The Chicago Transit Authority released the Train Tracker API to developers with little fanfare. But it’s some high-quality stuff. At least this guy thinks the documentation is excellent*:
“Dear CTA: please give whoever wrote the Train Tracker API docs a medal, or a pony, or something. Thanks.” Original tweet by cieslak.
I think they got the message. You can bet they asked for the pony.
*I haven’t taken a look at the Train Tracker API documentation, but I did review the Trademark/Branding Guidelines for developers. It’s very clear how you should and shouldn’t use the CTA name and service marks and graphics. I also had a sneak preview in December 2010 of the Train Tracker website, to give user feedback. I was shocked and impressed to find that it worked on my Samsung Slash, a remarkably dumb phone that happens to be able to run Opera Mini (see photo below). The API wasn’t available until June 2011.
About Steven Can Plan
I started this blog in 2007 as the writing assignment for an introductory urban planning class at UIC. It's about cities (mainly Chicago), GIS oftentimes, and transportation (mainly bicycling). Learn more about me, Steven Vance. I also write for Streetsblog Chicago.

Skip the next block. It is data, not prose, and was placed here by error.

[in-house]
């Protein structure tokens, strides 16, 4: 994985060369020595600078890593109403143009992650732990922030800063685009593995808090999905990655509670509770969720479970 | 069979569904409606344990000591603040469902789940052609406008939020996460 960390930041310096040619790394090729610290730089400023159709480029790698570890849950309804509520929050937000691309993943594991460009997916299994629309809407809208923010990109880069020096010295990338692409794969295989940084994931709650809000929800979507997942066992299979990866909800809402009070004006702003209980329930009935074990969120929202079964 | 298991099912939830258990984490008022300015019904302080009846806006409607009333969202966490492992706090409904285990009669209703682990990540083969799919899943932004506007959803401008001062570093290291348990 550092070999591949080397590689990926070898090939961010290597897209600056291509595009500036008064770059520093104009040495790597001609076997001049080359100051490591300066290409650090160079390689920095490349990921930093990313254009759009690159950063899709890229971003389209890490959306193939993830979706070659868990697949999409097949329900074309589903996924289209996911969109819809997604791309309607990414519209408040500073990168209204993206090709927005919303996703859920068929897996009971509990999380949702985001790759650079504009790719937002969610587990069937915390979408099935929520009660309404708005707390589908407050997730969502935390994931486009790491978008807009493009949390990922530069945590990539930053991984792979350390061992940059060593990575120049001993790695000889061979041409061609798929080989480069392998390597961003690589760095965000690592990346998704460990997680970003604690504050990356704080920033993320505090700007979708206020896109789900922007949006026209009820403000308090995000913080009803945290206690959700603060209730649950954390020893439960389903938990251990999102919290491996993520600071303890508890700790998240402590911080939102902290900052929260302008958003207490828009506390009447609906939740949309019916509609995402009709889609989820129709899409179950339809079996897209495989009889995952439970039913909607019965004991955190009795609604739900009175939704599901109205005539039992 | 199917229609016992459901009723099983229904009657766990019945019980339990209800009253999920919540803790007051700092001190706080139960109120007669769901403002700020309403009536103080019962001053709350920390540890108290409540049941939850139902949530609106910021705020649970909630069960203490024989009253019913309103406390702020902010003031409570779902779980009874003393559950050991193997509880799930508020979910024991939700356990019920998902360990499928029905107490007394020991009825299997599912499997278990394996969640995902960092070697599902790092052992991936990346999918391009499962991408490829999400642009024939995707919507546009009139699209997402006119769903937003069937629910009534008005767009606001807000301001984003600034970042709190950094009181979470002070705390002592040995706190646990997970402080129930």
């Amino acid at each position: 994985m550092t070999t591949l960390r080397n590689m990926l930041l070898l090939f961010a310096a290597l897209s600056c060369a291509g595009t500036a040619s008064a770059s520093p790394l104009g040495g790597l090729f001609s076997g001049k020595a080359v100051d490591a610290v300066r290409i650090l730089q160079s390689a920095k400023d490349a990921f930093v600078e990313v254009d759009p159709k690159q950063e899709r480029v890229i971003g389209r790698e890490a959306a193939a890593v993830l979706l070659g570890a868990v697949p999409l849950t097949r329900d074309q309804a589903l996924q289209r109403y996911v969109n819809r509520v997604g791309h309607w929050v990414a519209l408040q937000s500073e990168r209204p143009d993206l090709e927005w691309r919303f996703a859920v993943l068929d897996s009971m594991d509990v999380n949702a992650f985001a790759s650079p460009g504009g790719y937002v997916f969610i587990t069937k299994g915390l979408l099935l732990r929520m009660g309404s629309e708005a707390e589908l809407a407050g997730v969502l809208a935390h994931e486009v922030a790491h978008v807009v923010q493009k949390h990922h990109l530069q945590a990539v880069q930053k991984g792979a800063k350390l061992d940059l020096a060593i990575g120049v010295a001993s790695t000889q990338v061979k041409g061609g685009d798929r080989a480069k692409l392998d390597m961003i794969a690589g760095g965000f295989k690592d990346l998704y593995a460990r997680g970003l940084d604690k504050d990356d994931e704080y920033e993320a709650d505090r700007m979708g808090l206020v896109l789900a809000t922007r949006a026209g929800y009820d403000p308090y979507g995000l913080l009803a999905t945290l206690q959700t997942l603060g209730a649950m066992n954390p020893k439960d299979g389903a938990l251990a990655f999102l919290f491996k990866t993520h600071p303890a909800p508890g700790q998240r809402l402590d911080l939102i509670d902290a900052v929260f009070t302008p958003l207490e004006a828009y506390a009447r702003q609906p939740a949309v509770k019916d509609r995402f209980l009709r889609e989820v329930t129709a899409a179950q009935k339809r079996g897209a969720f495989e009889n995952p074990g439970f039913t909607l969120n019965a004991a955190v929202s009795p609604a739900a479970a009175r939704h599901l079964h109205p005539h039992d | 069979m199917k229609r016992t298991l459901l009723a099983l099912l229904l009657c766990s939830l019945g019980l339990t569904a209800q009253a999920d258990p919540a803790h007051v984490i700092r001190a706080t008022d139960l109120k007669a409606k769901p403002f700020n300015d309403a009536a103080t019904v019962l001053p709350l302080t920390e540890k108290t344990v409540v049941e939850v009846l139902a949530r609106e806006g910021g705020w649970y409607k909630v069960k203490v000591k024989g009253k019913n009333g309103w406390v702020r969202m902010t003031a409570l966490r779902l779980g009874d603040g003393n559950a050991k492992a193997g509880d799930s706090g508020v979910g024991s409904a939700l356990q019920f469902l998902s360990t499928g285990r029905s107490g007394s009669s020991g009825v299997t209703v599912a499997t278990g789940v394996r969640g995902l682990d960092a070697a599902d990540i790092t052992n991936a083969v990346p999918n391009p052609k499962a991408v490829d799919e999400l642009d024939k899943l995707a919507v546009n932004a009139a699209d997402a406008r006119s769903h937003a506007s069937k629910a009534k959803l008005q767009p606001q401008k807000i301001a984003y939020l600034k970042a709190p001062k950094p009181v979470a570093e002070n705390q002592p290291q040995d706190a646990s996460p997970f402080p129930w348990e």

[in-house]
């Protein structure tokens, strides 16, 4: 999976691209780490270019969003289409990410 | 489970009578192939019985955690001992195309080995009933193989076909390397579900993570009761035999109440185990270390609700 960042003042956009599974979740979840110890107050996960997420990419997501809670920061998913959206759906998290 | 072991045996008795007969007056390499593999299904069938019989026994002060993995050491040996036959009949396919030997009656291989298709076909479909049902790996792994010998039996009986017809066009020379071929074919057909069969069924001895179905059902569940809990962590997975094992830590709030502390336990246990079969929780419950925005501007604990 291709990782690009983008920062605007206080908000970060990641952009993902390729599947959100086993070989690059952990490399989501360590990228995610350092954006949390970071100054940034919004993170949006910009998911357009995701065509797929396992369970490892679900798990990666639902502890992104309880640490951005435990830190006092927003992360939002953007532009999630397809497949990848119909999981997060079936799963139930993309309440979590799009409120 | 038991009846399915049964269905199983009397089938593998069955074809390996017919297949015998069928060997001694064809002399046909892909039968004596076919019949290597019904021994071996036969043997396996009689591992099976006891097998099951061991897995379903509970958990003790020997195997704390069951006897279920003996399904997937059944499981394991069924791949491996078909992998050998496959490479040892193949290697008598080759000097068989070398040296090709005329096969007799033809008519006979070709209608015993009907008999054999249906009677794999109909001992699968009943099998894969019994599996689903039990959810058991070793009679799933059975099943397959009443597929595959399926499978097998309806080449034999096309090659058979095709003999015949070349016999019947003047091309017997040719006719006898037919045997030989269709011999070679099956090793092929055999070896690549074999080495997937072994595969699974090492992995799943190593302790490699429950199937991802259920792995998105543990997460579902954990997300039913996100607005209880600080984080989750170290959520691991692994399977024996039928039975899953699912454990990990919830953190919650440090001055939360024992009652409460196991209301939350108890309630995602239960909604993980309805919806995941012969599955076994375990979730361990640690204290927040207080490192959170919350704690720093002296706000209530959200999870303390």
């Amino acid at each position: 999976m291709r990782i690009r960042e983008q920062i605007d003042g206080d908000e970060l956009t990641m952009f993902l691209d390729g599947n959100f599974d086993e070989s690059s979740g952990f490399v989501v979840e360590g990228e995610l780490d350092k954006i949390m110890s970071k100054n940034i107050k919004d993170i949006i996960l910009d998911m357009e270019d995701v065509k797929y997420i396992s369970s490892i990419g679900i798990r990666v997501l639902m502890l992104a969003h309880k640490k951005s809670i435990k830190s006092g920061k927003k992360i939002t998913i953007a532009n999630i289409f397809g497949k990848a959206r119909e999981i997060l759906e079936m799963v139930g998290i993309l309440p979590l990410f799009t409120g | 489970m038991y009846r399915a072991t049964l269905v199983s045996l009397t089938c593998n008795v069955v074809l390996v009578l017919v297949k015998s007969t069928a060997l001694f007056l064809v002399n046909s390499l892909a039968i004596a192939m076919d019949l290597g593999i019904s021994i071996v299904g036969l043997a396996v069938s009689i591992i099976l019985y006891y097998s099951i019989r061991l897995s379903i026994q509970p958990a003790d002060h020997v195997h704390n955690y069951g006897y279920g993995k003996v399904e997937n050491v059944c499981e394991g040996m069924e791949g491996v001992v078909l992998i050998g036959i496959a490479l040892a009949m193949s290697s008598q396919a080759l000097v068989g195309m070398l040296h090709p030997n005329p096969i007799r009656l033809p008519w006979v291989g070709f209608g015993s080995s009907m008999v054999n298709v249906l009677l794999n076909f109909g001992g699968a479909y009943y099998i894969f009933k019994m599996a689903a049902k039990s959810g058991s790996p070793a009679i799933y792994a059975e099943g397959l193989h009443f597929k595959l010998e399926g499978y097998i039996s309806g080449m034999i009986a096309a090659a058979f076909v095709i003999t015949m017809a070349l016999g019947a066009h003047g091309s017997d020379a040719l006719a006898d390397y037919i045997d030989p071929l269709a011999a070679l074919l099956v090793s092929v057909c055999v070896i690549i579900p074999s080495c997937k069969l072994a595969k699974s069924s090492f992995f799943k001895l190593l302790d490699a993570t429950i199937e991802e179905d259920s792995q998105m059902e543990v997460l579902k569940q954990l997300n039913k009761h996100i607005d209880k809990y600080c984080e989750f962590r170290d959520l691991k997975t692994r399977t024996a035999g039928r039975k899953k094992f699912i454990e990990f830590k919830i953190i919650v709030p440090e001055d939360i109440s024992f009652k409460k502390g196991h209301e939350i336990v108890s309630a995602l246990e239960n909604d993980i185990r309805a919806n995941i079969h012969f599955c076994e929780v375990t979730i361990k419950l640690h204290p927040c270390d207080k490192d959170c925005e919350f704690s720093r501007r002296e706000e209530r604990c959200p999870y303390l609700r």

Steven Can Plan is hosted on Dreamhost.
Chicago Bike Map App
The Chicago Bike Map app is a bike and street map stored entirely in your iOS device – no data connection required. The map is designed to look much like the City of Chicago's official printed and online bike map. The app works on iPhone, iPod touch, and iPad.
Highly Recommended Bike Products
The best value taillight. It has three red LEDs that alternate and provide extreme brightness. I have two of these.
Bells can be quite useful, especially to tell people in front that you're passing them. I like the ding-dong bell the best. It makes a solid DING and then DONG on the spring's return.
These folding locks are lighter weight and more versatile than an equally strong u-lock.
The Death and Life of Great American Cities (50th Anniversary Edition) (Modern Library) by Jane Jacobs
Making Maps: A Visual Guide to Map Design for GIS by John Krygier PhD, Denis Wood PhD
If you are going to make a map, whether it be hand drawn or digital, you should really give this book a read. Then read it every time you make a map. It will help make sure your maps are laid out sensibly, in a way that others can easily read, and that it doesn't include fluff or unnecessary data.
Joyride: Pedaling Toward A Healthier Planet by Mia Birk, With Joe (Metal Cowboy) Kurmaskie, Joe Kurmaskie, Jim Moore
I met Mia Birk in October 2011.